Wednesday, March 18, 2015

The Salt Of The Earth vs. SebastiĆ£o Salgado

OK, OK! So I am no doubt at least partly to blame, I'm the one who put Salgado on the god like pedestal, for all that he has shown and taught us photographically, concerning not only the human condition, but the state of the entire planet. I'm the one old enough to know better; no one is perfect- we're all mortal and flawed and sinful and weak... And I was also wrong when I said that Burtynsky should have been more openly critical of the giants of industry and commerce that he so famously documented in Manufactured Landscapes. Truth is, had he been so, he would have never been granted the access necessary to photograph in the first place- and the resulting images would have never even seen the light of day, let alone spoken as loudly as they did. 

But goddang, SebastiĆ£o! Now, whenever I hear your hallowed name, think of the spectacular work you have produced, the eyes and minds you have awakened- the grand legacy you sought to so gloriously immortalize will forever be tainted and marred by the rationalizations of such lesser men. I don't know what the budget was for Genesis, but maybe if you had taken one less helicopter ride, had your book weighed one pound less- had your exhibition prints measured in feet, rather than... meters, maybe, just maybe, you wouldn't have had to accept money from Satan himself in the guise of Vale Mining ("a Brazilian mining corporation that in 2012 was voted the worst company for human rights and environmental credentials")! For in doing so, your work has not only documented what man has wrought upon this once great planet, it also explains how all of us, great and small, have contributed to that destruction- be it in full knowledge, sheer ignorance or absolute denial...   Update: Erratum...




Sunday, March 15, 2015

Back In The Day...


A Boy and His Dog  (aka- Stan & Bob);  Photo: © S. Banos

One often looks back on one's youth through a nostalgic haze that conveniently filters out the negative- until you cut through the haze and start remembering in earnest. Moving into NYC (even from its outer boroughs) would mark a definitive milestone in anyone's life, it most definitely did in mine. It was 1980, the height of the Punk/New Wave scene, and New York still had a coupla remaining years before being meteorically launched into warp speed gentrification. 

The New Year's Eve photo that will never be surpassed, Studio 54- Photo: © Tod Papageorge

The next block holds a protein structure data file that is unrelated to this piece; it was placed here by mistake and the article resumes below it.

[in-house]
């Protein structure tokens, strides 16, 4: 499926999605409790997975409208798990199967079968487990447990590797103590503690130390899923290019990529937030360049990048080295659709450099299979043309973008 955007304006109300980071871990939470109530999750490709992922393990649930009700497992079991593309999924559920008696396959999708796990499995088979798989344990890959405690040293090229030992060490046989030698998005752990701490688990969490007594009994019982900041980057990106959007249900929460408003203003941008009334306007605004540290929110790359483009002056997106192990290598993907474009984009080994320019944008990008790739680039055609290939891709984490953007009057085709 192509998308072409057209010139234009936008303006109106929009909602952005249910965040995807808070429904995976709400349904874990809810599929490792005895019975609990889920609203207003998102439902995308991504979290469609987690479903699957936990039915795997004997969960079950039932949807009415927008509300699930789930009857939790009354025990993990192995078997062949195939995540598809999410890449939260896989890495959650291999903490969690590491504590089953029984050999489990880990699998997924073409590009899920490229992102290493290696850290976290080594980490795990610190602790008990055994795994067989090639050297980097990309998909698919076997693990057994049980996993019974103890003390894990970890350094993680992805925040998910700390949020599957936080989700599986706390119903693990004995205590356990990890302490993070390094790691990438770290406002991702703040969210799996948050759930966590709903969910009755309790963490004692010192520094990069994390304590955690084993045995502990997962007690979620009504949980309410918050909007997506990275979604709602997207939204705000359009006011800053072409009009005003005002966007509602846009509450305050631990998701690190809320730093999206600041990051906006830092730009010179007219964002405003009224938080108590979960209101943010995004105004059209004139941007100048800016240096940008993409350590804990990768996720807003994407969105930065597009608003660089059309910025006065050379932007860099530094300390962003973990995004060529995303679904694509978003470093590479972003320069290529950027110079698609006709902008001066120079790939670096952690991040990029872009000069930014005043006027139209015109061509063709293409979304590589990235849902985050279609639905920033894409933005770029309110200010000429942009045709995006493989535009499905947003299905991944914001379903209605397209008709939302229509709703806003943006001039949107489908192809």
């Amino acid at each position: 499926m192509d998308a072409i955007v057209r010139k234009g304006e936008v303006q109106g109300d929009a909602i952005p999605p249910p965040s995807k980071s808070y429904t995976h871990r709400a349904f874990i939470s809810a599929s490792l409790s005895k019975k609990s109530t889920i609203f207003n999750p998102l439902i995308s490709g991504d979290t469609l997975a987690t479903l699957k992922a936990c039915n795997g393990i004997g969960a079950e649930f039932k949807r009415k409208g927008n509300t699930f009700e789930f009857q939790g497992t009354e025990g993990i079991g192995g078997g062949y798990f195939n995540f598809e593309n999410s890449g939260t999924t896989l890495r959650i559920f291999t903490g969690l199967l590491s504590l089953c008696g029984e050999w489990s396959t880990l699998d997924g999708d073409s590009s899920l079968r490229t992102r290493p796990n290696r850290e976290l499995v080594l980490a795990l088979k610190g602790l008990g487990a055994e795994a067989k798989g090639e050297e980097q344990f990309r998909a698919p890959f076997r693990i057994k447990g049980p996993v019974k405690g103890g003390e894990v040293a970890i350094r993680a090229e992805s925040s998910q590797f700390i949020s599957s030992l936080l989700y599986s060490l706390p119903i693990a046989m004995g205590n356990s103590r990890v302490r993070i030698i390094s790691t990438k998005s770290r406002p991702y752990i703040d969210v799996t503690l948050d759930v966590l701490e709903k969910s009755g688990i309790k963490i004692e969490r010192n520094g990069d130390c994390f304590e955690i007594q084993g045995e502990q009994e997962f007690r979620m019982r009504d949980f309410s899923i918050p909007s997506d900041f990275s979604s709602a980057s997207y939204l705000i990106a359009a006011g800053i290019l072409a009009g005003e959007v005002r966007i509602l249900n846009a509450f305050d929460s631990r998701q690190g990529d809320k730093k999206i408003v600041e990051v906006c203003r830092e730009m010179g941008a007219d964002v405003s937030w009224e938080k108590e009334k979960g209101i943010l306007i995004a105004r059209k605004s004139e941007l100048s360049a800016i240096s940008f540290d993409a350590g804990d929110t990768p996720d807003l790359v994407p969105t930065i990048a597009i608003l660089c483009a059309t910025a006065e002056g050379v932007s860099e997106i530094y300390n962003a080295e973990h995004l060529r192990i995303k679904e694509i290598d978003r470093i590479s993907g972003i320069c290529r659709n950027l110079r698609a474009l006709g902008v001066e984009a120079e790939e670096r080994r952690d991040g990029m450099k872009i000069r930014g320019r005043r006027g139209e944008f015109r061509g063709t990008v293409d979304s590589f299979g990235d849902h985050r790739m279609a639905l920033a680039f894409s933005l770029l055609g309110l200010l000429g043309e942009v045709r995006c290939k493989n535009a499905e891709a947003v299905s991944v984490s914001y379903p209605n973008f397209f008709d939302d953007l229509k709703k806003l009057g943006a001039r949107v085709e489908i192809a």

Thirteen in '69, I desperately craved to participate in my own version of The Sixties (which really started in '63 and ended in '72), but had well given up as the mid seventies devolved into a "modern" version of the '50s- the advent of disco pretty much signalling the final death knell. And then, a funny thing happened at the end of the decade, this thing called... Punk. And all of a sudden there was this crazy energy out on the streets again. No, it wasn't the unavoidable, universal sea change of the sixties; it was on a much smaller scale, but there nonetheless, if you chose to acknowledge it- in all its pre-digital, unconnected wonder!



New York was still in its post Gerald Ford, Drop Dead doldrums- ads in the Village Voice still advertised 3rm apts in Alphabet City/Loisaida renting for $650 (with the understood agreement that anything you were foolish enough to move in would be automatically removed free of charge), a heroin renaissance was still to occur, and crack had yet to be invented. Williamsburg was still Hasidic and/or Puerto Rican and nowhere near hipsterdom- in fact, anyone from the outlying boroughs was condescendingly referred to as "Bridge and Tunnel." This was also the time when you could walk out unto any East Village street on any given day and see the likes of Quentin Crisp, Afrika Bambaataa, The Beastie Boys or any of thousands of indie rock celebrities and wannabes. Robert Frank drunkenly burned original prints from The Americans in his loft on the Bowery, Alex Harsley held shop at The 4th St. Photo Gallery, and Hip Hop was about to spill from the Bronx and invade the the rest of NYC, the nation and the world.


Photo: © Ken Schles- who & where to go for more of a sense of the period...

Of course, this last ditch reverberation of The Sixties could not possibly endure unabated; it too would implode, and  by 1985- the tsunami called gentrification, fueled by unbridled greed, crack and mass Madonna commercialization inevitably dawned and triumphed. And just as jellyfish are now consuming the earth's vast oceans filling the void once occupied by fish- bodegas and local, centuries old Lower East Side storefronts were replaced, seemingly overnight, by a plague like torrent of small art galleries whose owners saw and promoted not art, but their own dreams of $$$ and art world stardom. Within a year, most would not even linger long enough to become memories, replaced by... upscale boutiques- it would never be quite like Paris.


The look Madonna popularized the world over... several years before she appropriated it; London,  Photo: © S. Banos

Youth would expend its final, semi-glorious gasp, my dog would soon depart- and New York, of course, has always had a way of cashing in on one's dreams, sweat and determination... and crushing them all the same. The photo biz (like everything else both seen and/or imagined in this town) was incredibly cut throat and competitive even then, I wanted no part of that hustle and would soon embark on a Special Ed career that would well occupy my time for years to come in Harlem and Oakland, CA when I made the move to the Left Coast. Marriage, a blog, pet cemeteries and the dawdling years of middle age awaited...